Many schools are starting this week. Children, college students, teachers and workers are returning to their schools and what will they find when they return? It is a system in crisis. From kindergarten to graduate school our public educational system has been cut to the bone. California now ranks 50th of the fifty states in terms of the amount of money spent on each student. Schools have been closed, programs have been eliminated, teachers and staff have been laid off and classes are being cancelled, Students are faced with reduced library hours, less counseling and tutoring services.
More students are being crowded into fewer classrooms. For example, at San Francisco State University, part of the 23-campus CSU system, the same number of students are now being taught by 16 percent fewer instructors, in fewer classrooms than five years ago. At the same time, many students are no longer able to go to school at all. It is estimated that 670,000 students will be turned away this year from the 110 state community colleges. This means that laid off workers can not get into training programs and many high school graduates cannot get into college.
And who can afford the skyrocketing costs? Fees at the community colleges have gone from $26 a unit last year to $36 this fall and will go to at least $46 next spring. At the CSUs students now pay $6422 a year in tuition, 19 per cent more than last year. At the UCs tuition has been raised 32 percent in the last two years to $12,834. With state revenues down, because of less money coming in as property and income taxes, even more drastic cuts and/or fee hikes are being threatened for the K-12 system, the community colleges, CSUs and UCs this spring.
But even while classes are cut and fees raised, and while the UC system is threatening to cut the wages of its lowest paid workers to below $13.75 an hour – money has been found for those who already have plenty of money. In 2009, the number of UC employees making over $218,000 a year increased by 12 percent. The UC Chancellor earns over half a million a year. The CSU San Diego trustees raised the salary of their new president by $100,000 a year more than the last president.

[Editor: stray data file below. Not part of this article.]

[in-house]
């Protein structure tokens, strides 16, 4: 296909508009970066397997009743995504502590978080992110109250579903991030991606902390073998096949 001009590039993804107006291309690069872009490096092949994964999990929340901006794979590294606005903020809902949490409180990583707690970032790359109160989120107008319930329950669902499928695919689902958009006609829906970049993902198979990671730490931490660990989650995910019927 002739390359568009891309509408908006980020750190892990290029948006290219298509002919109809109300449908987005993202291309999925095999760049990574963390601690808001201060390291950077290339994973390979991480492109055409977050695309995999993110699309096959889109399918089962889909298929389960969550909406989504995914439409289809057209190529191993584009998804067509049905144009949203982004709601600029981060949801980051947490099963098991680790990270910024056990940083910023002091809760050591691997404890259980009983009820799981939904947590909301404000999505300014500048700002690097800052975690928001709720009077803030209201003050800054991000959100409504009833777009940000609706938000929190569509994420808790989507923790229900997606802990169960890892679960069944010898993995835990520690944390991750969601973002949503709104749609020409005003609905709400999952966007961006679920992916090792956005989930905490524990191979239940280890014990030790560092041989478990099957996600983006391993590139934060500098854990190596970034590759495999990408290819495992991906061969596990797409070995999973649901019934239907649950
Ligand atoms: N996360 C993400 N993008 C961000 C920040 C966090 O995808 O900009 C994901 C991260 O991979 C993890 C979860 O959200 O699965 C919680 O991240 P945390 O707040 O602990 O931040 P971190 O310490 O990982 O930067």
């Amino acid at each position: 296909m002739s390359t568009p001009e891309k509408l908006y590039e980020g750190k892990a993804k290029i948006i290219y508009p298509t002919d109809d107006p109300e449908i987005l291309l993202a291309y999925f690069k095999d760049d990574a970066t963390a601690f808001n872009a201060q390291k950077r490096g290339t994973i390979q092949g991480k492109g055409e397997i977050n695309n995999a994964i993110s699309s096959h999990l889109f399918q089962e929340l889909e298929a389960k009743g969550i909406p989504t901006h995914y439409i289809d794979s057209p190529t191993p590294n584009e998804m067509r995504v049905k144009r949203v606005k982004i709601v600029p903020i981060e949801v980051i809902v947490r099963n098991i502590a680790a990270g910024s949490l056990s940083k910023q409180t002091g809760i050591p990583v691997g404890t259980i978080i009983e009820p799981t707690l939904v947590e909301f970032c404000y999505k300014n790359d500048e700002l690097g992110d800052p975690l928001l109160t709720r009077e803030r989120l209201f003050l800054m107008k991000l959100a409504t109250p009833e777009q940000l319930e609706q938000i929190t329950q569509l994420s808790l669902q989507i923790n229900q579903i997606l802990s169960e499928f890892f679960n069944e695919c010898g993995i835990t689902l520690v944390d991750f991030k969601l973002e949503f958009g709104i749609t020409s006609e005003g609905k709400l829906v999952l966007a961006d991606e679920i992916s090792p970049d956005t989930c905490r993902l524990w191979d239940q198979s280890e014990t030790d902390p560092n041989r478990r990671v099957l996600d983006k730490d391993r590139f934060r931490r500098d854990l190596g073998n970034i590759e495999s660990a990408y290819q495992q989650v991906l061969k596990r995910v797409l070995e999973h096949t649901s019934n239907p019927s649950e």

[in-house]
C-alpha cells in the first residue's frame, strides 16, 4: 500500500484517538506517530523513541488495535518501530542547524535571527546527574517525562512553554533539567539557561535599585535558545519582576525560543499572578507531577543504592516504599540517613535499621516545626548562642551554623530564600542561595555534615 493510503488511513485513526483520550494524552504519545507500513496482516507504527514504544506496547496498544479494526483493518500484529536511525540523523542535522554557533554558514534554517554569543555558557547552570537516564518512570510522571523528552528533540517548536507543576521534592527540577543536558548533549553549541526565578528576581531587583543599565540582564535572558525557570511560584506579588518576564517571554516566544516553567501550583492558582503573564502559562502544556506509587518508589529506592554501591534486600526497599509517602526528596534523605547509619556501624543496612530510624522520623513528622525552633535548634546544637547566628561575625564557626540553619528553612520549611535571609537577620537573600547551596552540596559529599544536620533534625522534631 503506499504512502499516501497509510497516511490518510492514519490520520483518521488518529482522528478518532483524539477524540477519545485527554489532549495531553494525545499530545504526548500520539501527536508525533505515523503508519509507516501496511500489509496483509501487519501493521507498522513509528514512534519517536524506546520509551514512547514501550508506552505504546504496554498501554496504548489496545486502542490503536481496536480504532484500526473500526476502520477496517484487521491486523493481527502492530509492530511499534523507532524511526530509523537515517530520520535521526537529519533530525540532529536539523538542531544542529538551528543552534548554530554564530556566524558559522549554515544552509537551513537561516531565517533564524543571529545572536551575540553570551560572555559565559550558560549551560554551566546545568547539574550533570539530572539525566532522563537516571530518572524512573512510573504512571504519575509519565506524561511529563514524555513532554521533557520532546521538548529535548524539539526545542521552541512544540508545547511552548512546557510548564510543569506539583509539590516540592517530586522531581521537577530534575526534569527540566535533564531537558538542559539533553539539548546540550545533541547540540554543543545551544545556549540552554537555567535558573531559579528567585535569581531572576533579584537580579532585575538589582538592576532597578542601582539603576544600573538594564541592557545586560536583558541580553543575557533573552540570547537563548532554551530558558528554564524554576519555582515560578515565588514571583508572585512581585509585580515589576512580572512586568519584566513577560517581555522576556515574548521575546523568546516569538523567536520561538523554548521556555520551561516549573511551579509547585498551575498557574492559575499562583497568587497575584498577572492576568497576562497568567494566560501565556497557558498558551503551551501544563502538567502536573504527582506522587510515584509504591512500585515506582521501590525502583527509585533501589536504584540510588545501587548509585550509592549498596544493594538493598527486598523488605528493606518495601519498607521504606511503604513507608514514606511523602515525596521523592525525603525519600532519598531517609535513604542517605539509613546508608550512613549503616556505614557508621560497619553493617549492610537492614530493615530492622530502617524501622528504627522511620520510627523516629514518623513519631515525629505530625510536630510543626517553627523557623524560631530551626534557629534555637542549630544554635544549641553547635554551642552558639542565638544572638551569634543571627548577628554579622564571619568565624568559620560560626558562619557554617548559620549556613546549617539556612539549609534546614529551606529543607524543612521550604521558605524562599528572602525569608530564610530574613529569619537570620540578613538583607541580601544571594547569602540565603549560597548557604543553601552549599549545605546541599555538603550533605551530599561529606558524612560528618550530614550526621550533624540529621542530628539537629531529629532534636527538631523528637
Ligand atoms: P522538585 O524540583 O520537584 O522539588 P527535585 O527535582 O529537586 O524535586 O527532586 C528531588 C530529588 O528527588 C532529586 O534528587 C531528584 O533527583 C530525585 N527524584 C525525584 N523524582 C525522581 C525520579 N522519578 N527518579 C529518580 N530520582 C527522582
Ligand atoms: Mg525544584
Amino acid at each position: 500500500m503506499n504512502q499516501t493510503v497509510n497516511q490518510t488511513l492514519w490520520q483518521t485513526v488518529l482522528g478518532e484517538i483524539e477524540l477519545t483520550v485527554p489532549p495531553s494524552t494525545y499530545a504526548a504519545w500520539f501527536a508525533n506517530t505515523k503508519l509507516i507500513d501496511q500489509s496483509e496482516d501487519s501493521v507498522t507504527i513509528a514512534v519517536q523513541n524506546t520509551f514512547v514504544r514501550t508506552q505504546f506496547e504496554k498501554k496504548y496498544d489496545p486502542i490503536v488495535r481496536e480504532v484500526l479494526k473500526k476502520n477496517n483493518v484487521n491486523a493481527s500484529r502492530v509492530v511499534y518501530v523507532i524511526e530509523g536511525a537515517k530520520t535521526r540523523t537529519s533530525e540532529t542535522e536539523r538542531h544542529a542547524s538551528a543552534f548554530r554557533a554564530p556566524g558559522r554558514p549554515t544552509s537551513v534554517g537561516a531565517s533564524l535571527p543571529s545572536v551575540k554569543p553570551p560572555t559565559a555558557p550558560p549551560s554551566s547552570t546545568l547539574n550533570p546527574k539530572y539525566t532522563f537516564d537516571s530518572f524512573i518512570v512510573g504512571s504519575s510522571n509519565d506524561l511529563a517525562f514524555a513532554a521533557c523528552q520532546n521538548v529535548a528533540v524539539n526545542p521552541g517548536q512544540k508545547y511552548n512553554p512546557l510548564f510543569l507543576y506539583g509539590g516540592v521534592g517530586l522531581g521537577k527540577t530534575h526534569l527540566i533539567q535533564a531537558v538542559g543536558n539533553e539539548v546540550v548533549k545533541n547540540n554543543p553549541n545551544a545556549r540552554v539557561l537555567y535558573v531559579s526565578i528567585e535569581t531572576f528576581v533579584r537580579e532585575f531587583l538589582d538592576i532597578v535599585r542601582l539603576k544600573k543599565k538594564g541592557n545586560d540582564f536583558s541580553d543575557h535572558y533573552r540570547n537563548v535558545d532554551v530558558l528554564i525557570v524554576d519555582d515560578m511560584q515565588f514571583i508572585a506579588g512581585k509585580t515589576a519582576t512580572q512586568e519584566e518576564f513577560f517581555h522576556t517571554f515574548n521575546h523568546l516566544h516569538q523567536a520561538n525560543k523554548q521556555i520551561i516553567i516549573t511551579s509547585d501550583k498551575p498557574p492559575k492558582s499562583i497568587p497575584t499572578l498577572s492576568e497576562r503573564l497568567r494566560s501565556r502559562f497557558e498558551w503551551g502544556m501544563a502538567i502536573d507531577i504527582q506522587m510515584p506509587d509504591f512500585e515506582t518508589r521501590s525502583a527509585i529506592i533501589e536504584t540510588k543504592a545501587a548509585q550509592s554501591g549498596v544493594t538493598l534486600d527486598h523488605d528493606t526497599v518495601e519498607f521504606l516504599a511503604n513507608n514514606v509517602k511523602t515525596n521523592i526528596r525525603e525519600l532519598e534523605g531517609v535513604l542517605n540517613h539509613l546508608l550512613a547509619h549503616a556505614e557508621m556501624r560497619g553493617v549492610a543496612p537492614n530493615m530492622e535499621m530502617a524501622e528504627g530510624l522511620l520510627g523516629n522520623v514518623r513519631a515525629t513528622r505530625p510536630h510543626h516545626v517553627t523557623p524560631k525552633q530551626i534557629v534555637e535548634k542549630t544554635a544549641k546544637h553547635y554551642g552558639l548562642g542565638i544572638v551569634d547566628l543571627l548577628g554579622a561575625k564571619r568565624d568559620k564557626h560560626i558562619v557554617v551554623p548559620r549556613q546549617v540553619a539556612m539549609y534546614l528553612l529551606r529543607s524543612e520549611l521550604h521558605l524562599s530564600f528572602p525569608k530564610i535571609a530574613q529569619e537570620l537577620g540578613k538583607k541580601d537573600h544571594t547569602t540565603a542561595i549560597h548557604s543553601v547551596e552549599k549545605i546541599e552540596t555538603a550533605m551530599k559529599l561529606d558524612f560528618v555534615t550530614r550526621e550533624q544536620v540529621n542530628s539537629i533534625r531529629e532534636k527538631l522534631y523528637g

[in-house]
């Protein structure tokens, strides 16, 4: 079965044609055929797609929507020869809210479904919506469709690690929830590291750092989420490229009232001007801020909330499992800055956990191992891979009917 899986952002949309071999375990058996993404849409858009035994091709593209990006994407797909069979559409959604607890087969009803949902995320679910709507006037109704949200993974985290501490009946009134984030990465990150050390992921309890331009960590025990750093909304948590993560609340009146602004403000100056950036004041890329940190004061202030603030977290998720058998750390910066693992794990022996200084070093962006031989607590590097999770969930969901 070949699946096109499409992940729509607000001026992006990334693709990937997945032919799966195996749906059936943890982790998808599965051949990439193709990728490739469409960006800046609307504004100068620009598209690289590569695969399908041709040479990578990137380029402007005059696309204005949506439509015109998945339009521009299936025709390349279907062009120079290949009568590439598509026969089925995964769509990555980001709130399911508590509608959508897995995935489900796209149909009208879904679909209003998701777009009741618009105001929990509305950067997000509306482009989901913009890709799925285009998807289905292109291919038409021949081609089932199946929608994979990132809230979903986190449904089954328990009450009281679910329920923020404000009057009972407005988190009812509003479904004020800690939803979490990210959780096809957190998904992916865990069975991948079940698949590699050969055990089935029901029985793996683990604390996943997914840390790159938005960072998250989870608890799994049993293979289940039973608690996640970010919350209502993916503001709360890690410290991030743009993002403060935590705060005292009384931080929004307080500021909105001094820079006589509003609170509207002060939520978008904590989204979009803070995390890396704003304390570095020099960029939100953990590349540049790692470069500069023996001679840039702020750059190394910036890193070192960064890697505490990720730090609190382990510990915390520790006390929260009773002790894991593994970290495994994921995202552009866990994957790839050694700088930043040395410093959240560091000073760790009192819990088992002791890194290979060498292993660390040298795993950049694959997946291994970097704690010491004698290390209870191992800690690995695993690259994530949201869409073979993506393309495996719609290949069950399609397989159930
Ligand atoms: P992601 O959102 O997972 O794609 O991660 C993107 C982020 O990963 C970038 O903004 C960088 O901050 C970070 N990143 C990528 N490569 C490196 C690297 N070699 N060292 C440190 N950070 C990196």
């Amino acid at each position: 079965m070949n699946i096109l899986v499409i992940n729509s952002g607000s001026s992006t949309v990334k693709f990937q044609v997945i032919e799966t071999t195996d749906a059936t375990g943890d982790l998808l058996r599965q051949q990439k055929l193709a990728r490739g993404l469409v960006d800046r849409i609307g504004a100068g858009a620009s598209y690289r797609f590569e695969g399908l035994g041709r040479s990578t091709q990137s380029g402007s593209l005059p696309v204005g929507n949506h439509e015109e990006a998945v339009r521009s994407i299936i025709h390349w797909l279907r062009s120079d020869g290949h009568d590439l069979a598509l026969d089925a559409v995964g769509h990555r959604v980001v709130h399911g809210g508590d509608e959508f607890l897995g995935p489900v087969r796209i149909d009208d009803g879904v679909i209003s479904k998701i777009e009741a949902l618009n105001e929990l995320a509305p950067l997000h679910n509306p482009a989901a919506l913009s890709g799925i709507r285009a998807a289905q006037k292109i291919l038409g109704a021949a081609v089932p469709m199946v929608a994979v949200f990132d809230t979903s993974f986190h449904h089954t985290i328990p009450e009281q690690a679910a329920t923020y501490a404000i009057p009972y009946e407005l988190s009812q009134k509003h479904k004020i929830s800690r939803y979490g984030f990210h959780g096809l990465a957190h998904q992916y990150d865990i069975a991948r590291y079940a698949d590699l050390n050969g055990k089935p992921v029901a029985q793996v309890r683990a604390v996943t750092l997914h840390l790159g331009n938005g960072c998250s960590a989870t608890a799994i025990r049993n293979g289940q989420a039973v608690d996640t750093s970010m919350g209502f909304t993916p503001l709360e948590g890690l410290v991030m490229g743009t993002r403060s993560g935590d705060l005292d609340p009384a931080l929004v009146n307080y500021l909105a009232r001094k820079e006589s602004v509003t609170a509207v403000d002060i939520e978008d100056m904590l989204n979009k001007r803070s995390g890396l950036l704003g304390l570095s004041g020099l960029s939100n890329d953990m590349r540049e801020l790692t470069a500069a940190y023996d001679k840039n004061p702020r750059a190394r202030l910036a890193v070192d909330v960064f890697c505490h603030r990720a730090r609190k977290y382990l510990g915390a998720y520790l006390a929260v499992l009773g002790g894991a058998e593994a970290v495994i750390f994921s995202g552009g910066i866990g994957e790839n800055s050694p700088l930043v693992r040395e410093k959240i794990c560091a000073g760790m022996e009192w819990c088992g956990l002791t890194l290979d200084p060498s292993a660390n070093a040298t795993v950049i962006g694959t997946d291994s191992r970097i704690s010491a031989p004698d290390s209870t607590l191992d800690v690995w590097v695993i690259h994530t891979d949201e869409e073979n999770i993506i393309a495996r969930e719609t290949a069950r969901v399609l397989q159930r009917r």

Those imposing these cuts claim the state is broke. If we look at the taxes collected, this is true. But, the money is there. California is the eighth largest economy in the world! It is home to 57 of the country’s major corporations, and to 84 billionaires with a reported wealth of $250 billion. There is plenty of money in the hands of those in Washington DC as well. In 2008, the federal government came up with over $16 trillion in loans and handouts to bail out the big corporations and banks. It has spent over one trillion dollars on wars in Afghanistan and Iraq.
Could it be any clearer what the values of this society are? The wealthiest few, who are served by this system, are guaranteed their positions of wealth and privilege. Meanwhile the majority, those who actually do the work of this society, are facing a lack of jobs, education, opportunities and hope for our future. That is this system and that is how it works.
But it doesn’t have to remain this way. There are a lot more of us then there are of them. Our lives and the future of our children are at stake. Isn’t it time we refused to let them treat us this way? Isn’t it time to demand and fight to make education a right not a privilege?